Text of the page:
Some species of cetaceans have already been
pushed to the brink of extinction by bycatch.
In Mexico's Gulf of California, for example,
up to 15 percent of the critically endangered
vaquita population is killed every year in
With a population of only around 500, the
small porpoise - found nowhere else on Earth
- cannot afford these losses.
Solving the vaquita's problem will not be easy,
but the scientists at Tuesday's press conference
said it should be possible.
"My experience working with fishermen to reduce harbor porpoise bycatch in New England is a good illustration of the challenges and opportunities the network will face," said Scott Kraus, director of research at the New England Aquarium and a member of the new action network.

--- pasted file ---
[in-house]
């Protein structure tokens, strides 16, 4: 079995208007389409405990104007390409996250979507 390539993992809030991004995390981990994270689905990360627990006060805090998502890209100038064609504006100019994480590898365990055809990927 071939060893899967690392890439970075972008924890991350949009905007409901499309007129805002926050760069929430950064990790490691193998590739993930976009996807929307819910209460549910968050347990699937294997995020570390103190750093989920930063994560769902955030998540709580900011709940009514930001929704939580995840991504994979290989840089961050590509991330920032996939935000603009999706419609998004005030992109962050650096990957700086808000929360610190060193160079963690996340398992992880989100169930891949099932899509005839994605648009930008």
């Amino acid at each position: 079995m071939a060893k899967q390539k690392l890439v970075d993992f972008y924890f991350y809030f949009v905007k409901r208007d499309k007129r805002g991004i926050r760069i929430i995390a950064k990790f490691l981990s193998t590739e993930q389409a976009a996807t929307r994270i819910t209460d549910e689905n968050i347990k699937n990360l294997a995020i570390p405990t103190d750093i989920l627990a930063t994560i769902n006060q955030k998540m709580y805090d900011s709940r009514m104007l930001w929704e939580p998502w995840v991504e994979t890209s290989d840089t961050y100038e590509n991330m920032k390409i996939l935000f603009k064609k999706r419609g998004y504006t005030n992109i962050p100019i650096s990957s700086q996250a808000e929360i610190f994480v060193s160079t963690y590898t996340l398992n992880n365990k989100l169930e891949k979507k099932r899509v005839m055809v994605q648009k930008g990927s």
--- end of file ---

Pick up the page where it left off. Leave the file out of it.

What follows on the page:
In the Gulf of Maine during the 1990s, bycatch of harbor porpoise in gillnets was so severe that federal officials were considering placing the population on the endangered species list. A combination of techniques, including use of pingers, temporary fisheries closures and placement of observers on fishing boats, reduced mortality by about 77 percent in just the first year of implementation in 1999, preventing the need for additional federal protection for the species.
"Generally, fishermen want to avoid bycatch for economic reasons, so reducing bycatch is a win-win situation for fishermen and cetaceans," Kraus explained. "But one size fits all solutions will not work and our network is committed to working toward solutions for individual fisheries."